Judging A Book By Its Cover: The Lies of Locke Lamora

This is my weekly post where I highlight and appreciate cover designs and the general physical appearance of books. We all judge book covers to some extent. I can’t say that I’ve ever decided against a book with terrible cover art if I liked the sound of the plot, but I have purchased special editions of books or multiple editions of books based on their cover art. If book covers didn’t matter, publishers wouldn’t put out so many beautiful editions!

I fell in love with The Lies of Locke Lamora at about page ten, so when I found out there was a 10th anniversary edition, I had to have it. A little new years gift to myself, why not? This is a lovely edition, though I will say, they could have gone a little further with the design. The cover is lovely but there’s a tower behind the banner that is nearly invisible. I can just barely see it in this picture but that’s because I know it’s here. In person it’s just as hard to see. There’s also no interior art, and I would have loved some chapter embellishments or drop caps. A ribbon bookmark would be nice too. However, if you’re a big fan of the book I still recommend this edition. This was published by Gollancz in 2016 with cover art by us-now.com, ISBN: 9781473216792.

Also pictured is my “regular” copy of Locke which is from 2013 and published by Del Rey, with cover art by Daniel Dociu (his portfolio is amazing) and design by Dreu Pennington-McNeil, ISBN: 9780553588941.

In this picture you can sort of see the tower…

Judging A Book By Its Cover: Pride and Prejudice (XIII)

This is my weekly post where I highlight and appreciate cover designs and the general physical appearance of books. We all judge book covers to some extent. I can’t say that I’ve ever decided against a book with terrible cover art if I liked the sound of the plot, but I have purchased special editions of books or multiple editions of books based on their cover art. If book covers didn’t matter, publishers wouldn’t put out so many beautiful editions!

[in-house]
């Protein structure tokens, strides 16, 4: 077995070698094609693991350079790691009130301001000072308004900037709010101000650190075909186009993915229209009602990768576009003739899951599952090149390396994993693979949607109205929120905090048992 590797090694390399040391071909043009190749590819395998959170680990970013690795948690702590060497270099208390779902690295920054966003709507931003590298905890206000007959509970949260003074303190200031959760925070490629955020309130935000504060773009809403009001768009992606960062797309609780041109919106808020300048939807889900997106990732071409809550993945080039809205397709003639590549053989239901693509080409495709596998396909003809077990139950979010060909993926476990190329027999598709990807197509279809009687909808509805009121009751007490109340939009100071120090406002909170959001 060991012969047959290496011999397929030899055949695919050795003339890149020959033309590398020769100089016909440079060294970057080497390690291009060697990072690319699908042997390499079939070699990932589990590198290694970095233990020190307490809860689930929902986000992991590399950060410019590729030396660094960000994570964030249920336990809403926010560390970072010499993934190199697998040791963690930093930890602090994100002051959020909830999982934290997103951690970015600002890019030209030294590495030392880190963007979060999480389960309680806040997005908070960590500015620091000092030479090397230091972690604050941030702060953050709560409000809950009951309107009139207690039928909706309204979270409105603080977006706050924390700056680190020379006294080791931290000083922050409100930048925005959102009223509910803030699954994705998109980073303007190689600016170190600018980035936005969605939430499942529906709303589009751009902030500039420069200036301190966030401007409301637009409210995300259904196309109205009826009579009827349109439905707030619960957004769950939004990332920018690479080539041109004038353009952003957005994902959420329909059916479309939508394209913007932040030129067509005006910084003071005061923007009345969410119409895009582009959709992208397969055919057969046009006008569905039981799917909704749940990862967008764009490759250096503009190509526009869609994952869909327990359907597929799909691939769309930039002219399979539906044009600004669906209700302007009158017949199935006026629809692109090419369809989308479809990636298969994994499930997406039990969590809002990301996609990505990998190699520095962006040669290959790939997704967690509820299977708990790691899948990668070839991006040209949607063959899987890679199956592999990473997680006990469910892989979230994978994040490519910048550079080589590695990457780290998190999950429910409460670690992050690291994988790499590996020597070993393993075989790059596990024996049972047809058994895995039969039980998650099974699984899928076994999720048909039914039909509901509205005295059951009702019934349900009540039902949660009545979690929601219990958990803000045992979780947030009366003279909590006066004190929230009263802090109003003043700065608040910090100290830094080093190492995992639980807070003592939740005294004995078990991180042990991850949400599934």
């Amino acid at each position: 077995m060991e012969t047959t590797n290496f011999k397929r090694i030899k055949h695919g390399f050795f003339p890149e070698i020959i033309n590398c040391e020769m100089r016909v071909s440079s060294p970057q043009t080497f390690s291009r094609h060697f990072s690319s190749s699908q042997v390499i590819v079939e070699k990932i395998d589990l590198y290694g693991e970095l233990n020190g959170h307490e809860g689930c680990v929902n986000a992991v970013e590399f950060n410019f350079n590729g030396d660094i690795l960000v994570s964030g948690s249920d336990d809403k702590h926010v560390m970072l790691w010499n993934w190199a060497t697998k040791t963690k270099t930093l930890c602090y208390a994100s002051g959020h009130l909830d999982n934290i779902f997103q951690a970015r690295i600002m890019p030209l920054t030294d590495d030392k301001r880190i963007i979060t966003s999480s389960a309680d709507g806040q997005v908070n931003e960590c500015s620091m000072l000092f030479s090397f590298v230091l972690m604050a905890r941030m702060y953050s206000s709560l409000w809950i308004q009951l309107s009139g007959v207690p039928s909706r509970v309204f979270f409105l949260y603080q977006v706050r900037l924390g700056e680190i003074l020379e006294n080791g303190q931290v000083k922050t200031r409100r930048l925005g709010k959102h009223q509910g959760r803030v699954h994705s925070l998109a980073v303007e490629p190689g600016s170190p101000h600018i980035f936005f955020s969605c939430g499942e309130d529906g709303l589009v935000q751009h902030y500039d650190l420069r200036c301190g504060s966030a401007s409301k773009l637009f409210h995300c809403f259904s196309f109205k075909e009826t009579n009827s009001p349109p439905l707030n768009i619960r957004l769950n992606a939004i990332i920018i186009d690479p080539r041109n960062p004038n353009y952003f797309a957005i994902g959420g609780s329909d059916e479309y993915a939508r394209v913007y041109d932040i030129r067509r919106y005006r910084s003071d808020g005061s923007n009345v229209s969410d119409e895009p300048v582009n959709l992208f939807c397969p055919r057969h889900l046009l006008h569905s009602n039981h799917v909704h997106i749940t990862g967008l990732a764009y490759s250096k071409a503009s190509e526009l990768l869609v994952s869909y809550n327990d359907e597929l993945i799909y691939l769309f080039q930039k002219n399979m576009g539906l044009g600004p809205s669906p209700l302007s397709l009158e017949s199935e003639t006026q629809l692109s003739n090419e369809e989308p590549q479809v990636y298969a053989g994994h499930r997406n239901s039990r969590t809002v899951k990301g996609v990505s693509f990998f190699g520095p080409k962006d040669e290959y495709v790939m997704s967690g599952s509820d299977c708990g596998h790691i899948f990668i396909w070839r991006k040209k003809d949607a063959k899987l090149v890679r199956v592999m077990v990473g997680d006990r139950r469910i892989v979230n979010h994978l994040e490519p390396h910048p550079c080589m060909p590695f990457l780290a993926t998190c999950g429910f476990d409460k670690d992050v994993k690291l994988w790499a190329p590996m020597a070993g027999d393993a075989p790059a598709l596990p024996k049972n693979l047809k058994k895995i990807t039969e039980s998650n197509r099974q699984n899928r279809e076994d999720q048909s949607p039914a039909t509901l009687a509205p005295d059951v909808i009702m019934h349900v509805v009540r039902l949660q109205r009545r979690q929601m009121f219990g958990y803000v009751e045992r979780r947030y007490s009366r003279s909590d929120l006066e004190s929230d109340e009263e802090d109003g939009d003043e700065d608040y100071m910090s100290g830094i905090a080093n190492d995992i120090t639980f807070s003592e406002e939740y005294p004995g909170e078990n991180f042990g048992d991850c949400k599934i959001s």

Both of these editions were given to me as gifts when a friend of mine went to England! I’d never seen either cover before, so it was a nice surprise. On the left is the 2007 Wordsworth edition with cover art by Nathan Clair, ISBN: 9781853260001. The right is the 2016 Alma Classics with a cover design by Nathan Burton, ISBN: 9781847493699.

Judging A Book By Its Cover: The Compleat Ankh-Morpork

This is my weekly post where I highlight and appreciate cover designs and the general physical appearance of books. We all judge book covers to some extent. I can’t say that I’ve ever decided against a book with terrible cover art if I liked the sound of the plot, but I have purchased special editions of books or multiple editions of books based on their cover art. If book covers didn’t matter, publishers wouldn’t put out so many beautiful editions!

My friend bought me this for Christmas and it was a wonderful surprise because I didn’t know it existed! I’ve only read two Discworld books (shame on me) though I’m doing a good job of collecting them and I am in love with Rincewind and Luggage. This guide looks super cool and even if I weren’t into the series, I’d appreciate it for the design and attention to detail alone. Also it contains a map that’s practically bigger than me! I can’t wait to dive into this. This book has “additional illustrations” (whatever that means) by Peter Dennis and was published in 2012 by Doubleday. ISBN: 9780385538237.

Judging A Book By Its Cover: Shikanoko Series

This is my weekly post where I highlight and appreciate cover designs and the general physical appearance of books. We all judge book covers to some extent. I can’t say that I’ve ever decided against a book with terrible cover art if I liked the sound of the plot, but I have purchased special editions of books or multiple editions of books based on their cover art. If book covers didn’t matter, publishers wouldn’t put out so many beautiful editions!